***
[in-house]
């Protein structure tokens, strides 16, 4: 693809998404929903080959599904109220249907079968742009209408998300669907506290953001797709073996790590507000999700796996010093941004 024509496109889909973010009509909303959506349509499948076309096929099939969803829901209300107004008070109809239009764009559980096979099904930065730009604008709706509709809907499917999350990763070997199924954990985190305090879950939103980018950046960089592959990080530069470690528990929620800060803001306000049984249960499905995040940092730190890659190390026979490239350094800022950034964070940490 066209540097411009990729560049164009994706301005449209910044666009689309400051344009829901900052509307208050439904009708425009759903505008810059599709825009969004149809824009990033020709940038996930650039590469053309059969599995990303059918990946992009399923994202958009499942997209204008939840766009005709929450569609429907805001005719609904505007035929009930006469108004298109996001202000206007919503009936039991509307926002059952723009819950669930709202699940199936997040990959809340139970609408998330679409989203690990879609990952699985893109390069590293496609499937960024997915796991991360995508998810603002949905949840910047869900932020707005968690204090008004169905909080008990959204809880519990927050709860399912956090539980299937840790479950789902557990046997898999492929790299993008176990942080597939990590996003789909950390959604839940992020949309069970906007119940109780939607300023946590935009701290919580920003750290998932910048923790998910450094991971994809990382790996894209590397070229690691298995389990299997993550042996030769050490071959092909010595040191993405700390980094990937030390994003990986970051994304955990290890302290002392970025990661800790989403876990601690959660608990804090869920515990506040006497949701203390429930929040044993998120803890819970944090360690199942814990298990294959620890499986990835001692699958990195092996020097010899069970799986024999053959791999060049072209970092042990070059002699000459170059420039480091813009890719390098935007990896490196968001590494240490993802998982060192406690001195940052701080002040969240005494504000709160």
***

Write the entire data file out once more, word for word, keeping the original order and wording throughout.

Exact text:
[in-house]
């Protein structure tokens, strides 16, 4: 693809998404929903080959599904109220249907079968742009209408998300669907506290953001797709073996790590507000999700796996010093941004 024509496109889909973010009509909303959506349509499948076309096929099939969803829901209300107004008070109809239009764009559980096979099904930065730009604008709706509709809907499917999350990763070997199924954990985190305090879950939103980018950046960089592959990080530069470690528990929620800060803001306000049984249960499905995040940092730190890659190390026979490239350094800022950034964070940490 066209540097411009990729560049164009994706301005449209910044666009689309400051344009829901900052509307208050439904009708425009759903505008810059599709825009969004149809824009990033020709940038996930650039590469053309059969599995990303059918990946992009399923994202958009499942997209204008939840766009005709929450569609429907805001005719609904505007035929009930006469108004298109996001202000206007919503009936039991509307926002059952723009819950669930709202699940199936997040990959809340139970609408998330679409989203690990879609990952699985893109390069590293496609499937960024997915796991991360995508998810603002949905949840910047869900932020707005968690204090008004169905909080008990959204809880519990927050709860399912956090539980299937840790479950789902557990046997898999492929790299993008176990942080597939990590996003789909950390959604839940992020949309069970906007119940109780939607300023946590935009701290919580920003750290998932910048923790998910450094991971994809990382790996894209590397070229690691298995389990299997993550042996030769050490071959092909010595040191993405700390980094990937030390994003990986970051994304955990290890302290002392970025990661800790989403876990601690959660608990804090869920515990506040006497949701203390429930929040044993998120803890819970944090360690199942814990298990294959620890499986990835001692699958990195092996020097010899069970799986024999053959791999060049072209970092042990070059002699000459170059420039480091813009890719390098935007990896490196968001590494240490993802998982060192406690001195940052701080002040969240005494504000709160």